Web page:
O’Neil: Should the Seahawks really have run the ball more in Week 1?

Rashaad Penny and the Seahawks averaged just 2.2 yards per carry in the second half. (AP)

The Seahawks couldn’t run the ball last season.

They chose not to on Sunday, a fact that left many feeling misled by an offseason of not just talking about running the ball, but choosing a running back in the first round with the express purpose of doing so.

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The question of whether the Seahawks should have run the ball more leads our list of three things we’re still trying to figure out:

1. Should Seattle have run the ball more?

Yes. Given the fact that Seattle’s only first down on its first three possessions was a technicality as it came on Will Dissly’s first-quarter touchdown catch, the Seahawks would have been better served by calling plays other than the ones they actually called. And it’s certainly hard to reconcile Seattle’s offseason emphasis on improving the run game by drafting a running back and hiring a new offensive line coach and offensive coordinator with the fact that Seattle had just 16 rushes in the game, only six in the first half.

But …

The Seahawks’ longest run in the game came on a play in which Chris Carson literally jumped over the defense and their second-longest run was a 10-yard gain on third-and-16 in which Seattle called a draw to play for field position rather than go for the first down. Throw in the fact that Seattle averaged all of 2.2 yards per carry in the second half, and that’s hardly a convincing argument that the Seahawks inexplicably went away from an element of the offense that seemed to be working. Suffice it to say that the effectiveness of Seattle’s running game and its importance remain huge questions entering Week 2.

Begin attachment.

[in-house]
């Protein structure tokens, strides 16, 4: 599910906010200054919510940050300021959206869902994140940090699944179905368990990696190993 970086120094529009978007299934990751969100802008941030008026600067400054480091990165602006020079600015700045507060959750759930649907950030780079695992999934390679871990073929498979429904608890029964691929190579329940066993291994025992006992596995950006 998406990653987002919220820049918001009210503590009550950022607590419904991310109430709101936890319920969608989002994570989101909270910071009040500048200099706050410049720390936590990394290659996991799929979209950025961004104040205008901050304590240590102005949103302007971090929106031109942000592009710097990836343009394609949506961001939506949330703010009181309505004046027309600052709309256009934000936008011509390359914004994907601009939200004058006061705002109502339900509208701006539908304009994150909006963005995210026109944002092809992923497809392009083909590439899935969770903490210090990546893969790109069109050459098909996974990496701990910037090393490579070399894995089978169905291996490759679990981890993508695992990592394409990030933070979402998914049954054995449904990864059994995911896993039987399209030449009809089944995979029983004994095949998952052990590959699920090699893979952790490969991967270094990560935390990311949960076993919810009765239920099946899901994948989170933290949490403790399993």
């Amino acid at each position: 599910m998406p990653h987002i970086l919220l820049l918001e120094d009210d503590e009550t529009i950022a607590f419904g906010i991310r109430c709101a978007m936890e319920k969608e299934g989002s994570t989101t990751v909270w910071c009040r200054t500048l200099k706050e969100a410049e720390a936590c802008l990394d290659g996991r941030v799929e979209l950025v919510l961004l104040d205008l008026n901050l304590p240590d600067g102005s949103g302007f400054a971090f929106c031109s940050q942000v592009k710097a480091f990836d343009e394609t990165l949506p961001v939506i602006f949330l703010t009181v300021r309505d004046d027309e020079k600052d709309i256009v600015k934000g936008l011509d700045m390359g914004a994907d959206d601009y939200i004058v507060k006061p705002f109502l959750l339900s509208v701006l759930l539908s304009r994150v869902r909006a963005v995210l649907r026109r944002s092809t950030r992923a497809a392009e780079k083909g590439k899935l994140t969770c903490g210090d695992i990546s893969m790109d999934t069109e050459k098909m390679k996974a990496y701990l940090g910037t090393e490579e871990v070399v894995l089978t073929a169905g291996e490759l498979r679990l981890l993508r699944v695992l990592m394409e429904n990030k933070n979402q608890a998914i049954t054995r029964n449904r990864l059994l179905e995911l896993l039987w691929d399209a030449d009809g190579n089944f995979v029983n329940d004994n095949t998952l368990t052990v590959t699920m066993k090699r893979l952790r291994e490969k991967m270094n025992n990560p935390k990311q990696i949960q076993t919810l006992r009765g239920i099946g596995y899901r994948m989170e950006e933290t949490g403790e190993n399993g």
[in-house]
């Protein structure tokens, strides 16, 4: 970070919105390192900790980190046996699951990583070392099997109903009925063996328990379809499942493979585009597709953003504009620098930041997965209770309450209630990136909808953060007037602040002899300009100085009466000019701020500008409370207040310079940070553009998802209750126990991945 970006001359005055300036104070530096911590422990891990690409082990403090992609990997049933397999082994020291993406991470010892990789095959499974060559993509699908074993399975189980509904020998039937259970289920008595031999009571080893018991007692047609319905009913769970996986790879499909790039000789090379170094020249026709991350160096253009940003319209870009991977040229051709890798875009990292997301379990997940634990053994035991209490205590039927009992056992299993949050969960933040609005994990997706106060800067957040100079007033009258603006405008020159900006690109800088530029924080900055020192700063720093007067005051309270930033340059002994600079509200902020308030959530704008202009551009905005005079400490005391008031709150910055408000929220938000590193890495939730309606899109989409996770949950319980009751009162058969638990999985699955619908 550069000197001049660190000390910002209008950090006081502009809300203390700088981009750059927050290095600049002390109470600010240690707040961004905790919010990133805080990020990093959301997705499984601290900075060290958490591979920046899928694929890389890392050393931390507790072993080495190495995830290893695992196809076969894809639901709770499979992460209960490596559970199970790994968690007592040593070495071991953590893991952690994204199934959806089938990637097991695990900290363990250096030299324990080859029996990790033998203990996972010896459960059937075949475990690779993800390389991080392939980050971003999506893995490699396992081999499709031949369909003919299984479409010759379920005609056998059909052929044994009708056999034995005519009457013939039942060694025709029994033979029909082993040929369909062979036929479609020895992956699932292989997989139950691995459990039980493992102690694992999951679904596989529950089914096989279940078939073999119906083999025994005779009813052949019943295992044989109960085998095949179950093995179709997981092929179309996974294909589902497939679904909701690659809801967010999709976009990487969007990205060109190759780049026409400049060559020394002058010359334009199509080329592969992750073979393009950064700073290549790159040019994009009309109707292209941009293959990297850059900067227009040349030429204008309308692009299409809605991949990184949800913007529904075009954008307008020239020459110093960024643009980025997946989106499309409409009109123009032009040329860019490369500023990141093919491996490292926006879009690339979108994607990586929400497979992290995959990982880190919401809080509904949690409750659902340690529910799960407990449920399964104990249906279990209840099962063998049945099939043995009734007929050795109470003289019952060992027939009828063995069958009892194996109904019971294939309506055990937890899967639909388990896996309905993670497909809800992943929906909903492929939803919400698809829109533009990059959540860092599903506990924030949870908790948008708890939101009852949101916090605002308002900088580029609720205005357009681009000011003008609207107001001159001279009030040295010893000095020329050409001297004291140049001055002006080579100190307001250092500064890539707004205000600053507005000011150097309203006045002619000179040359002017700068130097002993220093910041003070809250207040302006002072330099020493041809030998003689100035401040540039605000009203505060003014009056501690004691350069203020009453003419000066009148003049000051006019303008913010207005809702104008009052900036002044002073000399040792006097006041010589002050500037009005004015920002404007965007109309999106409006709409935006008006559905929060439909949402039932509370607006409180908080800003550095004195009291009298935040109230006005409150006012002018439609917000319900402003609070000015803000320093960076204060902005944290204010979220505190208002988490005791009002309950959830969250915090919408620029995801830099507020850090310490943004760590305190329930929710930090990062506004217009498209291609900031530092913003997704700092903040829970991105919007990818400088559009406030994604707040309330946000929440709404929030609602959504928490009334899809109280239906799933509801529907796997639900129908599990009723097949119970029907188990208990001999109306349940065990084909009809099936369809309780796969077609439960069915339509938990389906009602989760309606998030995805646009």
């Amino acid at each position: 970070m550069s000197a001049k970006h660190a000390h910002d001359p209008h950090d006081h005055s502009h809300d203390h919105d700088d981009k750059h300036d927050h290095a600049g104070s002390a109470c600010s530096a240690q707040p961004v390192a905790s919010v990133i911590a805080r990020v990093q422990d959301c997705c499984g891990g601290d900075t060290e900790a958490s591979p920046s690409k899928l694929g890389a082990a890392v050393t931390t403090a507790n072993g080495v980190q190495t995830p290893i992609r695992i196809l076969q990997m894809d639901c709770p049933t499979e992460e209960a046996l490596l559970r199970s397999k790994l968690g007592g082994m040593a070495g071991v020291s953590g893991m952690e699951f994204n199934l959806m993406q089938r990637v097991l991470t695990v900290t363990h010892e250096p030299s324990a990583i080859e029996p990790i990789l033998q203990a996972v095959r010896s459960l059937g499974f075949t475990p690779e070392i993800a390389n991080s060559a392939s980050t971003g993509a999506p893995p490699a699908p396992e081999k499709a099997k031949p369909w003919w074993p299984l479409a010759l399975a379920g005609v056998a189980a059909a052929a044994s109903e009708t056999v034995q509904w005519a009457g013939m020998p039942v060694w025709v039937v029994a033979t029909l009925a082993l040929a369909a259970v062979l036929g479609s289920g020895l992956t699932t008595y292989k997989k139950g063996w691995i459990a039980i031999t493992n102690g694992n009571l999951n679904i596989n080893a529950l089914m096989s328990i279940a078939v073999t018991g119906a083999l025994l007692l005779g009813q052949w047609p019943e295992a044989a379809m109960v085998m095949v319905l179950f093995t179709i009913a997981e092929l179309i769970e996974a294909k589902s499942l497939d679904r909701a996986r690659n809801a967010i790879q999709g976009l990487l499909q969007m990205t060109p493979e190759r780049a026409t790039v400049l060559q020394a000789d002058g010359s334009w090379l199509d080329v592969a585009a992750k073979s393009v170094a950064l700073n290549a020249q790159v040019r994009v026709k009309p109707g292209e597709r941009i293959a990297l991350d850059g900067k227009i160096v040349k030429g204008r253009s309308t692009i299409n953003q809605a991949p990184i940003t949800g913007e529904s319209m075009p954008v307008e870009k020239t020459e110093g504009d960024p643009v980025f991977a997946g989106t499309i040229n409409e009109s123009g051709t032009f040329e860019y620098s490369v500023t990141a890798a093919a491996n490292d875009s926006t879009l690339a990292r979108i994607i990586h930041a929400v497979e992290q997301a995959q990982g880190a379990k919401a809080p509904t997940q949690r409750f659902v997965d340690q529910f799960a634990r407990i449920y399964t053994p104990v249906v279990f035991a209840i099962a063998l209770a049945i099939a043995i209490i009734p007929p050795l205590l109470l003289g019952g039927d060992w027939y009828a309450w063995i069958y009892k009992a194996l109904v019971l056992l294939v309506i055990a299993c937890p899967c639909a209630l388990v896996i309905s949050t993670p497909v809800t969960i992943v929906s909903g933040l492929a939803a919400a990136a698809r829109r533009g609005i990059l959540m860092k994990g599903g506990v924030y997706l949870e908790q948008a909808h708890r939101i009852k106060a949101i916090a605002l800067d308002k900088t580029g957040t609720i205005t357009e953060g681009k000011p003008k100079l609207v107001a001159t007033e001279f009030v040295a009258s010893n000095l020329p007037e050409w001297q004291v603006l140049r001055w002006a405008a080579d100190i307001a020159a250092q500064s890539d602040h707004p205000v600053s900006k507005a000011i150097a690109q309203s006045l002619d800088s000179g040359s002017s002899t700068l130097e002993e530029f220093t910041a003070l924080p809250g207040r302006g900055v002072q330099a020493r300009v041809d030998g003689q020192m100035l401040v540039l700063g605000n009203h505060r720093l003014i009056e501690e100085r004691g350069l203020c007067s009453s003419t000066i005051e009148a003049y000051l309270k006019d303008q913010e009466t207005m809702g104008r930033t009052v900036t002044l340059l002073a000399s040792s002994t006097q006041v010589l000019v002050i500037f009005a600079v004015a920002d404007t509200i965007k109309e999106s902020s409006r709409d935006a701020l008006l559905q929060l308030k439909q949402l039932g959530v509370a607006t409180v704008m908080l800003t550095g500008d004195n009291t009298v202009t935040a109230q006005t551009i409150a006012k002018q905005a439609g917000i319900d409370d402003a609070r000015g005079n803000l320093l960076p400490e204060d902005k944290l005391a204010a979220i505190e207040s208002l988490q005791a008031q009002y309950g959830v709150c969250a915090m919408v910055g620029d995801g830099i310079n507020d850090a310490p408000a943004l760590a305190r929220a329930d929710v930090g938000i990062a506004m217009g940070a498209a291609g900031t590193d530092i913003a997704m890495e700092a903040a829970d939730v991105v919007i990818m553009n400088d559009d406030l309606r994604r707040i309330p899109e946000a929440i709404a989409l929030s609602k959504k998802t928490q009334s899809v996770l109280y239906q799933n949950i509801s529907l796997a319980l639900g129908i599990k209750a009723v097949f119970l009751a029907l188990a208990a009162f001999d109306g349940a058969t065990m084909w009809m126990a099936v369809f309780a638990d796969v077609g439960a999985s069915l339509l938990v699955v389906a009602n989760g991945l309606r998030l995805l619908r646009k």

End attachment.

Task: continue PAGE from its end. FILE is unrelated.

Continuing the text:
2. Do the Seahawks need a new starter at right cornerback?

Tre Flowers played better than anyone had a right to even hope for. Here wasn’t just a rookie starting his first NFL game. He wasn’t just a rookie fifth-round draft pick starting his first NFL game. He was a rookie fifth-round pick starting his first NFL game at a position he did not play – like ever – in college.

This certainly was not Seattle’s plan, but Byron Maxwell never got healthy in the preseason and then Dontae Johnson got hurt five days before the season began, and boom, Flowers is your starter.

And he played pretty well. He kept everything in front of him with one exception. He was tough and competitive and gave you every reason to think that he’s going to be a future starter, maybe even a star at cornerback. But is he ready to remain the starter going forward with veterans like Deshawn Shead and Maxwell available? It will be interesting to see what Seattle does.

3. How in the hell has Denver opened eight straight seasons at home?

Did I miss some sort of explanation here? Not only that, but this is the fifth time in those eight years the Broncos have played the first two games of their season at home.

Now I know that it all evens out in the end, and perhaps strategically you would rather have home games stacked toward the end of your schedule as Seattle does this season rather than early in the season. Then again, Denver’s success at home early in seasons is jarring. To summarize, more than a decade’s worth of results shows that Denver’s home-field advantage is accentuated in September, and the Broncos’ home games have also been stacked into that month of the schedule.

This is the third straight year in which Denver will begin the season with back-to-back home games. The Seahawks have not started a season with back-to-back home games since 1997.

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